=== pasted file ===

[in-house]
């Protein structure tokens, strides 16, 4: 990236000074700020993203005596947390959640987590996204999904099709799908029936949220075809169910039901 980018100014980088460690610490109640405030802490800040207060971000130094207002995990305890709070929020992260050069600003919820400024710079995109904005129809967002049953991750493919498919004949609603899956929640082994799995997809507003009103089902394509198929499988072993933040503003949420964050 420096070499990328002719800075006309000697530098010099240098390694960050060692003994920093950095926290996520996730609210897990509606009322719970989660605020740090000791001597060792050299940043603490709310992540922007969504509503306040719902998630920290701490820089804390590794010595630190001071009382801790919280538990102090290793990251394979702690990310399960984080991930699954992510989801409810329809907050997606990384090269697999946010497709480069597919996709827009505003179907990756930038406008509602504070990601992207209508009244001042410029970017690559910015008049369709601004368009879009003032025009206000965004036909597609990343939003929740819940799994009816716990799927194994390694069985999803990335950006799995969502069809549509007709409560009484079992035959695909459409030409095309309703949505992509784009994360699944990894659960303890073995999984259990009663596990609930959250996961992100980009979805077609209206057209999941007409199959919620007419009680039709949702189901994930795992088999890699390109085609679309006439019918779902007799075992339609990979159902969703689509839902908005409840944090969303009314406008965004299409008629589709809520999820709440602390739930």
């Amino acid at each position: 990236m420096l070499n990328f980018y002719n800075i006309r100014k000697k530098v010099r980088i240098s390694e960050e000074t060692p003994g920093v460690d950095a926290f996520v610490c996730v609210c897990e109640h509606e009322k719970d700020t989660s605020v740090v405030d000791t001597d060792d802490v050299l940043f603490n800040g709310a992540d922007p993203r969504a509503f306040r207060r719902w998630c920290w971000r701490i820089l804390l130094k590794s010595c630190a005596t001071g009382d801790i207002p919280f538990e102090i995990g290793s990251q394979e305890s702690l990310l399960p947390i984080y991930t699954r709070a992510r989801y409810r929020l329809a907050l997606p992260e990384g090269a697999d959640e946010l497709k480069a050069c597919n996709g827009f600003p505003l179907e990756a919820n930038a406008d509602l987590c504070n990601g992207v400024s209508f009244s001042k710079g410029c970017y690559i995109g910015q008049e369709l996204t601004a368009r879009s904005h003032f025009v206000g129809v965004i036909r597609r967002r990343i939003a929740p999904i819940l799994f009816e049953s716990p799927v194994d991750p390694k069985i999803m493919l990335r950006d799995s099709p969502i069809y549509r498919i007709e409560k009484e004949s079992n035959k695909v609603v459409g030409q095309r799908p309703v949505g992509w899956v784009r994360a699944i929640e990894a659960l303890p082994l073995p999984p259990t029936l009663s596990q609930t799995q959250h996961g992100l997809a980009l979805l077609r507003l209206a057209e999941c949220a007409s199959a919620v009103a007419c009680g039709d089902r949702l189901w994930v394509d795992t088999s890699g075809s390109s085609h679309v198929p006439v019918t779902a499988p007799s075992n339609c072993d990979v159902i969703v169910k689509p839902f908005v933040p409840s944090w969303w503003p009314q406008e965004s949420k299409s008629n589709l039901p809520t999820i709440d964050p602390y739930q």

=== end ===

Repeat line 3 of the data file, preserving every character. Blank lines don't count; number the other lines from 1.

């Amino acid at each position: 990236m420096l070499n990328f980018y002719n800075i006309r100014k000697k530098v010099r980088i240098s390694e960050e000074t060692p003994g920093v460690d950095a926290f996520v610490c996730v609210c897990e109640h509606e009322k719970d700020t989660s605020v740090v405030d000791t001597d060792d802490v050299l940043f603490n800040g709310a992540d922007p993203r969504a509503f306040r207060r719902w998630c920290w971000r701490i820089l804390l130094k590794s010595c630190a005596t001071g009382d801790i207002p919280f538990e102090i995990g290793s990251q394979e305890s702690l990310l399960p947390i984080y991930t699954r709070a992510r989801y409810r929020l329809a907050l997606p992260e990384g090269a697999d959640e946010l497709k480069a050069c597919n996709g827009f600003p505003l179907e990756a919820n930038a406008d509602l987590c504070n990601g992207v400024s209508f009244s001042k710079g410029c970017y690559i995109g910015q008049e369709l996204t601004a368009r879009s904005h003032f025009v206000g129809v965004i036909r597609r967002r990343i939003a929740p999904i819940l799994f009816e049953s716990p799927v194994d991750p390694k069985i999803m493919l990335r950006d799995s099709p969502i069809y549509r498919i007709e409560k009484e004949s079992n035959k695909v609603v459409g030409q095309r799908p309703v949505g992509w899956v784009r994360a699944i929640e990894a659960l303890p082994l073995p999984p259990t029936l009663s596990q609930t799995q959250h996961g992100l997809a980009l979805l077609r507003l209206a057209e999941c949220a007409s199959a919620v009103a007419c009680g039709d089902r949702l189901w994930v394509d795992t088999s890699g075809s390109s085609h679309v198929p006439v019918t779902a499988p007799s075992n339609c072993d990979v159902i969703v169910k689509p839902f908005v933040p409840s944090w969303w503003p009314q406008e965004s949420k299409s008629n589709l039901p809520t999820i709440d964050p602390y739930q």